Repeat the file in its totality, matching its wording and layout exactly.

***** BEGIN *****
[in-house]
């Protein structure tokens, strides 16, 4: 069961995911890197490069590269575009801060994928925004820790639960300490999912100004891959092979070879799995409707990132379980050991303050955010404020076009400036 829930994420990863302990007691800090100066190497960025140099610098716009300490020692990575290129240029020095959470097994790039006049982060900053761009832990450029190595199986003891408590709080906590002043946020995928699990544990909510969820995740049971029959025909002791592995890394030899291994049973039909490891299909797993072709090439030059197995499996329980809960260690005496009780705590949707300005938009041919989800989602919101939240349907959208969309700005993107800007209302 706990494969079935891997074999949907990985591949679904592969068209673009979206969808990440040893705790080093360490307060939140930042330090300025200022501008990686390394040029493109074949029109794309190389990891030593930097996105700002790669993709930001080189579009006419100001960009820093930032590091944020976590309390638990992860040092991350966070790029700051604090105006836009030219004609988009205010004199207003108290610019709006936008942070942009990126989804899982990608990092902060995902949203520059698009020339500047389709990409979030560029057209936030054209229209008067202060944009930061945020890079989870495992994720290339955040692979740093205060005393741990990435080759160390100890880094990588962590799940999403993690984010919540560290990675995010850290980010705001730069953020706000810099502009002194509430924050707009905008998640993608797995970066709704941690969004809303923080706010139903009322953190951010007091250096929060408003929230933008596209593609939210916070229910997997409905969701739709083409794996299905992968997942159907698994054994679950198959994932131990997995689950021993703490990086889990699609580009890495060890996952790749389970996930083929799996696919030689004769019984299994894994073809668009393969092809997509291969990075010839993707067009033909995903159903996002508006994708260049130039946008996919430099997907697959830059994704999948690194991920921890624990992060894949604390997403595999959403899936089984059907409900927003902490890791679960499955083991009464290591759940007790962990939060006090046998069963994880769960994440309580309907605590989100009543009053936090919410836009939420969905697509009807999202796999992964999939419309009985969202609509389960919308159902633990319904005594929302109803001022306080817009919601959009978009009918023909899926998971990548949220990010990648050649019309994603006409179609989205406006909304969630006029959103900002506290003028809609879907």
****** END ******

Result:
[in-house]
């Protein structure tokens, strides 16, 4: 069961995911890197490069590269575009801060994928925004820790639960300490999912100004891959092979070879799995409707990132379980050991303050955010404020076009400036 829930994420990863302990007691800090100066190497960025140099610098716009300490020692990575290129240029020095959470097994790039006049982060900053761009832990450029190595199986003891408590709080906590002043946020995928699990544990909510969820995740049971029959025909002791592995890394030899291994049973039909490891299909797993072709090439030059197995499996329980809960260690005496009780705590949707300005938009041919989800989602919101939240349907959208969309700005993107800007209302 706990494969079935891997074999949907990985591949679904592969068209673009979206969808990440040893705790080093360490307060939140930042330090300025200022501008990686390394040029493109074949029109794309190389990891030593930097996105700002790669993709930001080189579009006419100001960009820093930032590091944020976590309390638990992860040092991350966070790029700051604090105006836009030219004609988009205010004199207003108290610019709006936008942070942009990126989804899982990608990092902060995902949203520059698009020339500047389709990409979030560029057209936030054209229209008067202060944009930061945020890079989870495992994720290339955040692979740093205060005393741990990435080759160390100890880094990588962590799940999403993690984010919540560290990675995010850290980010705001730069953020706000810099502009002194509430924050707009905008998640993608797995970066709704941690969004809303923080706010139903009322953190951010007091250096929060408003929230933008596209593609939210916070229910997997409905969701739709083409794996299905992968997942159907698994054994679950198959994932131990997995689950021993703490990086889990699609580009890495060890996952790749389970996930083929799996696919030689004769019984299994894994073809668009393969092809997509291969990075010839993707067009033909995903159903996002508006994708260049130039946008996919430099997907697959830059994704999948690194991920921890624990992060894949604390997403595999959403899936089984059907409900927003902490890791679960499955083991009464290591759940007790962990939060006090046998069963994880769960994440309580309907605590989100009543009053936090919410836009939420969905697509009807999202796999992964999939419309009985969202609509389960919308159902633990319904005594929302109803001022306080817009919601959009978009009918023909899926998971990548949220990010990648050649019309994603006409179609989205406006909304969630006029959103900002506290003028809609879907």